Croatia’s coastal towns are possibly the perfect spring or autumn destination. In summer, temperatures can get uncomfortably high, as might the amount of tourists in towns such as Split or Dubrovnik. In spring or autumn, temperatures are usually between 20 and 30 degrees and numbers of tourists (and prices) are a bit lower. This was definitely true for Zadar, a town we got lured to by a cheap flight and a desire to extend our summer feeling for a few days, away from the fast approaching autumn rain and cold in The Netherlands. Now that the cold of winter is over, this is perfect the time to go on a last-minute spring visit to Zadar!

We stayed at a place we found on AirBnB called Deluxe apartment near the bridge. And in terms of location, quality and price it’s definitely one we’d recommend if you’re going to Zadar! It’s not a life-changing apartment, but has everything you can possibly need, and the kitchen means you can choose to cook if you wish.

Day 1: ticking off the must-sees in Zadar

After a late arrival the day before, our first day in Zadar was dedicated to seeing all of the highlights in and around the old town, as any tourist visiting the picturesque town should. We started the day with a decent, but surely not extraordinary breakfast at a place called Coffee & Cake in the center of the Old town. Then, we made sure not to miss the cathedral on Zeleni Square, spotted the Captain’s Tower (and guess how many wells) on Five Wells Square and strolled through the Queen Jelena Madijevka Park. These and more of Zadar’s highlights are easily connected by the maze of impressive marble streets, so definitely try to take a different route each time.

Weekend break in Zadar old town

Our go to coffee stop was Caffe Bar Kalelarga, a no nonsense coffee bar that serves an affordable and surprisingly tasty espresso. The choice is yours though; the Italian coffee influence has definitely found its way across the Adriatic, meaning it won’t be hard to find a nice strong cup of coffee if that’s what you’re looking for.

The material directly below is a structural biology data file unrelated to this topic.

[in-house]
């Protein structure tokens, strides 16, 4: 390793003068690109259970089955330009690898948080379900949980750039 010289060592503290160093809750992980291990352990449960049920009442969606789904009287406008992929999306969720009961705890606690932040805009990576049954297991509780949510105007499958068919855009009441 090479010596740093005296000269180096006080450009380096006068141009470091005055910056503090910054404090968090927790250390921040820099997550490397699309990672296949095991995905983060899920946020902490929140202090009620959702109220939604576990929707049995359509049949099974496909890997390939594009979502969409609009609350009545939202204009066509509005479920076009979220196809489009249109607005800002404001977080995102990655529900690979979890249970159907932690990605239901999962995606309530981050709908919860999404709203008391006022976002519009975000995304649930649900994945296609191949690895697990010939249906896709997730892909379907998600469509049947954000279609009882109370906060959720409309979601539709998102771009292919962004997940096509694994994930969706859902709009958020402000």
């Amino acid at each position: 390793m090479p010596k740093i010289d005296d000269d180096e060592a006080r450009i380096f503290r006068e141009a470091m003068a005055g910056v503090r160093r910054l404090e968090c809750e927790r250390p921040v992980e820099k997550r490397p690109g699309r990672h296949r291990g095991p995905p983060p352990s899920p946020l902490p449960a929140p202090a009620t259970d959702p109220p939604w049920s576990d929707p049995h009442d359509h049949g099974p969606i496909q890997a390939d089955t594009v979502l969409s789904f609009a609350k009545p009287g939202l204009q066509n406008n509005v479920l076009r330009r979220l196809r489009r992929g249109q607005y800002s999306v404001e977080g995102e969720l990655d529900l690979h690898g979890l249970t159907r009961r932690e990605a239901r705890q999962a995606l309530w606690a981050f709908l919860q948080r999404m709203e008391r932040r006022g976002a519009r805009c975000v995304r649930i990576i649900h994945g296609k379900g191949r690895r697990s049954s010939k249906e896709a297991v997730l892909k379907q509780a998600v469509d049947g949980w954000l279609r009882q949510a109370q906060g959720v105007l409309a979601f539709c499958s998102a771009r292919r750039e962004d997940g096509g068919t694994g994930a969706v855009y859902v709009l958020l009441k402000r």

Last stop for the first – touristy – day in Zadar was to catch the sunset while listening to the Sea Organ over on the Western side of the old town. Go there fully expecting to find at least 100 other people with the same idea, and you’ll get to see a hard-to-beat sunset over the nearby islands.

Weekend break in Zadar sunset

Day 2: island trip to the nature around Zadar

That very same island we saw the sun disappear behind, was our destination on day two. As we saw most of what we wanted to in Zadar on the first day, we favored going off the beaten track and took the ferry across to Ugljan for an active day out in the warm October sun. Read everything you need to know on how to get to Ugljan in the practical info below!

Once on the island, our obligatory morning coffee stop was at a bar called Čoko Roko, a short walk from the ferry on the way to the place we had in mind for bicycle rental. Čoko Roko serves amazing coffee and delicious cakes, so it is worth a stop when you’re visiting Ugljan.

Dutch as we are, renting bicycles is usually part of any city trip or holiday we go on. The day before, we had reserved two bicycles at Rentman Preko over a short Whatsapp conversation. As it was the end of the tourist season, he excused us for the fact that the bicycles were a bit worn down, but offered the kindest service and explanation of a route and what we would find along the way.

In 35 kilometers and perfect weather to be out riding bicycles, we made our way up the island and back to Preko. Along the way, we got a taste of local life on the island, found an amazing viewpoint over the bay and Zadar hidden behind a church and waded in the water at a deserted beach in the little town called Ugljan. With nearly no tourism once away from the towns, it was an amazingly relaxing day and a surprising change from the touristy city center of Zadar! We definitely found some hidden gems on this island near Zadar, which you can now find on our travel map.

the ferry to Preko on the island of Ugljan leaves from two different locations. We preferred the pedestrian ferry leaving from the Old town (here), but it only leaves a few times per day. An hourly service on a much larger boat – also carrying cars across – departs from Zadar Gazenica Ferry Terminal (here), but you’ll have to find a way to get to the port. On the way back to Zadar, be sure to check the times for both destinations! All information is available on the ferry operator’s website: & you can book tickets online and board using a QR-code. Saves a trip to the ticket office. We took the 9:30AM ferry from Zadar to Preko and returned on the 5:25PM ferry back to the old town. 

Day 3: Back to autumn mode

With a flight back after lunch, we spent our last morning in Zadar revisiting some of the coffee spots we found before and strolling around town, enjoying the low pace and high temperatures before going back to full-on autumn mode back home.

Is Zadar on your travel list for 2022?

Kirsten & Thomas

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